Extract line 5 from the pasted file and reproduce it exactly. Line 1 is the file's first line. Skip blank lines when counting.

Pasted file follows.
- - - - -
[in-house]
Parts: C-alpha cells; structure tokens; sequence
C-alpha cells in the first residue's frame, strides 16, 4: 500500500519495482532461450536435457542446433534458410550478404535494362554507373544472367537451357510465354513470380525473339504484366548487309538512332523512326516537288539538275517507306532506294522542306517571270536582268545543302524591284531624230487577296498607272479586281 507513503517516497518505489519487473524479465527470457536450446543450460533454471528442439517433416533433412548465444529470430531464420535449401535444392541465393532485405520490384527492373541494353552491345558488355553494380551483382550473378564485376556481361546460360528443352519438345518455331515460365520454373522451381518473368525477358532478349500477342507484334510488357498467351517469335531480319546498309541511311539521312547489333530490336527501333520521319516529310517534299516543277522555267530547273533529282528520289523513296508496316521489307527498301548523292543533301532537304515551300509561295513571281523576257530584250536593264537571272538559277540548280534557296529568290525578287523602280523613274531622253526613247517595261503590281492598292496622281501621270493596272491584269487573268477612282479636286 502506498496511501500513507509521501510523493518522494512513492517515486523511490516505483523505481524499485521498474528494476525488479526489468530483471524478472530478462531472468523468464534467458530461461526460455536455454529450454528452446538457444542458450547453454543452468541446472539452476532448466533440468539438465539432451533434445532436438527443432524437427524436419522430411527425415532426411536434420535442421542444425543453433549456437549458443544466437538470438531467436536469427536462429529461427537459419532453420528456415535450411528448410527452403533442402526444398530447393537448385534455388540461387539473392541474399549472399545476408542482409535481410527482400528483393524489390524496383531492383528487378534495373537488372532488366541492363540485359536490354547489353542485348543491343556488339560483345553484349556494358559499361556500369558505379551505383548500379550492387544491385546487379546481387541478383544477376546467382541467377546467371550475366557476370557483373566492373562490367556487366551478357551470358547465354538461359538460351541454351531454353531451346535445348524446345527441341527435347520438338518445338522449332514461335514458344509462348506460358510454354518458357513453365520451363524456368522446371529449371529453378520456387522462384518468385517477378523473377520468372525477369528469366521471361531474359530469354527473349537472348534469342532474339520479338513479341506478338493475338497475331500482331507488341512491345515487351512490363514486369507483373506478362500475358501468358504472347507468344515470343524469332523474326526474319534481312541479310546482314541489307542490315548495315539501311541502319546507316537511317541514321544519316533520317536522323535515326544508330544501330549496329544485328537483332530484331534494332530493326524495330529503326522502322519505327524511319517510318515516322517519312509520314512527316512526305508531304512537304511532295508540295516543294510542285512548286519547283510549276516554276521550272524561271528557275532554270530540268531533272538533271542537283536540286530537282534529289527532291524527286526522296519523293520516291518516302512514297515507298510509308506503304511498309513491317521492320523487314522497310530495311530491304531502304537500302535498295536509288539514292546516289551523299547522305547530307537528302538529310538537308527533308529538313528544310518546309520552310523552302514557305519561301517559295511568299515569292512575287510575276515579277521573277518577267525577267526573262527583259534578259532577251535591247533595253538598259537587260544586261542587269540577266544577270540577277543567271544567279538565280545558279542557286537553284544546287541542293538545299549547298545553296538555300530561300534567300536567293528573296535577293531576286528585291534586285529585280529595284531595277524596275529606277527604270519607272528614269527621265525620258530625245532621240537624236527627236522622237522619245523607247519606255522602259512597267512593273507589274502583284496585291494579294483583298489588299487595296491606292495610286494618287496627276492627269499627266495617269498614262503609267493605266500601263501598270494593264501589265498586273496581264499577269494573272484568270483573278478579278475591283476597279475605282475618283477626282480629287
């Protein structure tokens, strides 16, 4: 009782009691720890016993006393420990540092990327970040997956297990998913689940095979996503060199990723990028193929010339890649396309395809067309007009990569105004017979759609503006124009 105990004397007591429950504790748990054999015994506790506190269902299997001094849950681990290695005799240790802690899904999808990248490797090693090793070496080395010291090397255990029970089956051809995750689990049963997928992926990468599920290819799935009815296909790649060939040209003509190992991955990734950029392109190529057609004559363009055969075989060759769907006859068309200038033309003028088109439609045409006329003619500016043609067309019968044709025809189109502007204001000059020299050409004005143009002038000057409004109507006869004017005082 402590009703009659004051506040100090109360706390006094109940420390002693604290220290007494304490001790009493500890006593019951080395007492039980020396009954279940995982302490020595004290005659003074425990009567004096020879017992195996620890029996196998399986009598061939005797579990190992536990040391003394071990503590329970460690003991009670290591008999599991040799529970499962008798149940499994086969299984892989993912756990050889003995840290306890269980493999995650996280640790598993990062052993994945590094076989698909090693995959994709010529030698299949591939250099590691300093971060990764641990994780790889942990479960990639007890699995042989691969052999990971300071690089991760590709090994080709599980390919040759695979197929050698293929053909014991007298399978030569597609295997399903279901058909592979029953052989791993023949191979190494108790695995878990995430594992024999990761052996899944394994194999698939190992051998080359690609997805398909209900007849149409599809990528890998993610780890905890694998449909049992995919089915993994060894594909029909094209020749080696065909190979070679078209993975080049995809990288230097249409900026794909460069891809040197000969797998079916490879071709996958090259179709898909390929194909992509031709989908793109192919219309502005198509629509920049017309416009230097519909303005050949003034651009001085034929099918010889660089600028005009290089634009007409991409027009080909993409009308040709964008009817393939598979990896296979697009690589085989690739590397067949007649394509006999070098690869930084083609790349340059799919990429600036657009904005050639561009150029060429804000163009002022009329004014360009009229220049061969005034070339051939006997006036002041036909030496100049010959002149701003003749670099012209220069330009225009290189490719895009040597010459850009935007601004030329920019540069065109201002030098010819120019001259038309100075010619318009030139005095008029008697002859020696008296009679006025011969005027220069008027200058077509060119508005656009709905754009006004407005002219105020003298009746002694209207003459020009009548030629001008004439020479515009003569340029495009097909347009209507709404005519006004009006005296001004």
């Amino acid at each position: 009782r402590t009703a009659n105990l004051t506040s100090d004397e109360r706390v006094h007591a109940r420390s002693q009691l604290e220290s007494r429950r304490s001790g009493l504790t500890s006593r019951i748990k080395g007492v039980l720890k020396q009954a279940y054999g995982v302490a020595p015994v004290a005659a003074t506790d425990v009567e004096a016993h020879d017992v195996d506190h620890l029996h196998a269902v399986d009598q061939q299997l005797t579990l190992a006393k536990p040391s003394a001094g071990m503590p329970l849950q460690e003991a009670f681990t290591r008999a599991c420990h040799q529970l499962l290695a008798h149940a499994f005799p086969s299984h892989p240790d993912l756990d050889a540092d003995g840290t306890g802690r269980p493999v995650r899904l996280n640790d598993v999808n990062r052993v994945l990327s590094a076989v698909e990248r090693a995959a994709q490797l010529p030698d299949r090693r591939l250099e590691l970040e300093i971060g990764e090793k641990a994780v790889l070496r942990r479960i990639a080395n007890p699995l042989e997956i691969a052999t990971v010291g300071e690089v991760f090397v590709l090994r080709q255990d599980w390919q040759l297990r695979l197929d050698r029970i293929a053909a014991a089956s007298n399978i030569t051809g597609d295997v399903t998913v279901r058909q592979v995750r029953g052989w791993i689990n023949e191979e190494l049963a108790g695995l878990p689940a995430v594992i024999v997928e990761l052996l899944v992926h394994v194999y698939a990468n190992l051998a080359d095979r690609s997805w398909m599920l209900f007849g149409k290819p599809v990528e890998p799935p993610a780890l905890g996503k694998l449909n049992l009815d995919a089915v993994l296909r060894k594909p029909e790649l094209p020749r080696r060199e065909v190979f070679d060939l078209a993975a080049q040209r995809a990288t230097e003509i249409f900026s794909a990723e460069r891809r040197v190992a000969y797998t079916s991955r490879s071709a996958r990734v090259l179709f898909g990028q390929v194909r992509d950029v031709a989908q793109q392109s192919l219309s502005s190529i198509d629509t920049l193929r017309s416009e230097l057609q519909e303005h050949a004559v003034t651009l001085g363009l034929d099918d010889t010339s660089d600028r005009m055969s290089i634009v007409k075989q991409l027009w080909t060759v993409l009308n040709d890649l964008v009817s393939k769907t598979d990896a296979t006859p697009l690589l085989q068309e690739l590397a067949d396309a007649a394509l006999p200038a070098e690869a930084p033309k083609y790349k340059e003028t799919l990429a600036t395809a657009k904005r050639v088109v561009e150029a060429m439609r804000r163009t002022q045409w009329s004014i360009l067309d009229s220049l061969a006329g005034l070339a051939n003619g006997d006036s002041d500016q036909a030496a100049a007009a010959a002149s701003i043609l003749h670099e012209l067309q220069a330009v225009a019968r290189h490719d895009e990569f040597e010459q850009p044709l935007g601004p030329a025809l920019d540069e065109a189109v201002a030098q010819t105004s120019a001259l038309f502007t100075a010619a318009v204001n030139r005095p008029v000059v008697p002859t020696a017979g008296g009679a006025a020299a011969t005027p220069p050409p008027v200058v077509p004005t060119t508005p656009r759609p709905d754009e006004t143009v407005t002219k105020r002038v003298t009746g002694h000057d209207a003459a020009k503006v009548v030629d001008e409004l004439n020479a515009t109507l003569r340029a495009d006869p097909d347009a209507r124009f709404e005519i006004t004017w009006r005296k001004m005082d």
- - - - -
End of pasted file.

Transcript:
């Amino acid at each position: 009782r402590t009703a009659n105990l004051t506040s100090d004397e109360r706390v006094h007591a109940r420390s002693q009691l604290e220290s007494r429950r304490s001790g009493l504790t500890s006593r019951i748990k080395g007492v039980l720890k020396q009954a279940y054999g995982v302490a020595p015994v004290a005659a003074t506790d425990v009567e004096a016993h020879d017992v195996d506190h620890l029996h196998a269902v399986d009598q061939q299997l005797t579990l190992a006393k536990p040391s003394a001094g071990m503590p329970l849950q460690e003991a009670f681990t290591r008999a599991c420990h040799q529970l499962l290695a008798h149940a499994f005799p086969s299984h892989p240790d993912l756990d050889a540092d003995g840290t306890g802690r269980p493999v995650r899904l996280n640790d598993v999808n990062r052993v994945l990327s590094a076989v698909e990248r090693a995959a994709q490797l010529p030698d299949r090693r591939l250099e590691l970040e300093i971060g990764e090793k641990a994780v790889l070496r942990r479960i990639a080395n007890p699995l042989e997956i691969a052999t990971v010291g300071e690089v991760f090397v590709l090994r080709q255990d599980w390919q040759l297990r695979l197929d050698r029970i293929a053909a014991a089956s007298n399978i030569t051809g597609d295997v399903t998913v279901r058909q592979v995750r029953g052989w791993i689990n023949e191979e190494l049963a108790g695995l878990p689940a995430v594992i024999v997928e990761l052996l899944v992926h394994v194999y698939a990468n190992l051998a080359d095979r690609s997805w398909m599920l209900f007849g149409k290819p599809v990528e890998p799935p993610a780890l905890g996503k694998l449909n049992l009815d995919a089915v993994l296909r060894k594909p029909e790649l094209p020749r080696r060199e065909v190979f070679d060939l078209a993975a080049q040209r995809a990288t230097e003509i249409f900026s794909a990723e460069r891809r040197v190992a000969y797998t079916s991955r490879s071709a996958r990734v090259l179709f898909g990028q390929v194909r992509d950029v031709a989908q793109q392109s192919l219309s502005s190529i198509d629509t920049l193929r017309s416009e230097l057609q519909e303005h050949a004559v003034t651009l001085g363009l034929d099918d010889t010339s660089d600028r005009m055969s290089i634009v007409k075989q991409l027009w080909t060759v993409l009308n040709d890649l964008v009817s393939k769907t598979d990896a296979t006859p697009l690589l085989q068309e690739l590397a067949d396309a007649a394509l006999p200038a070098e690869a930084p033309k083609y790349k340059e003028t799919l990429a600036t395809a657009k904005r050639v088109v561009e150029a060429m439609r804000r163009t002022q045409w009329s004014i360009l067309d009229s220049l061969a006329g005034l070339a051939n003619g006997d006036s002041d500016q036909a030496a100049a007009a010959a002149s701003i043609l003749h670099e012209l067309q220069a330009v225009a019968r290189h490719d895009e990569f040597e010459q850009p044709l935007g601004p030329a025809l920019d540069e065109a189109v201002a030098q010819t105004s120019a001259l038309f502007t100075a010619a318009v204001n030139r005095p008029v000059v008697p002859t020696a017979g008296g009679a006025a020299a011969t005027p220069p050409p008027v200058v077509p004005t060119t508005p656009r759609p709905d754009e006004t143009v407005t002219k105020r002038v003298t009746g002694h000057d209207a003459a020009k503006v009548v030629d001008e409004l004439n020479a515009t109507l003569r340029a495009d006869p097909d347009a209507r124009f709404e005519i006004t004017w009006r005296k001004m005082d």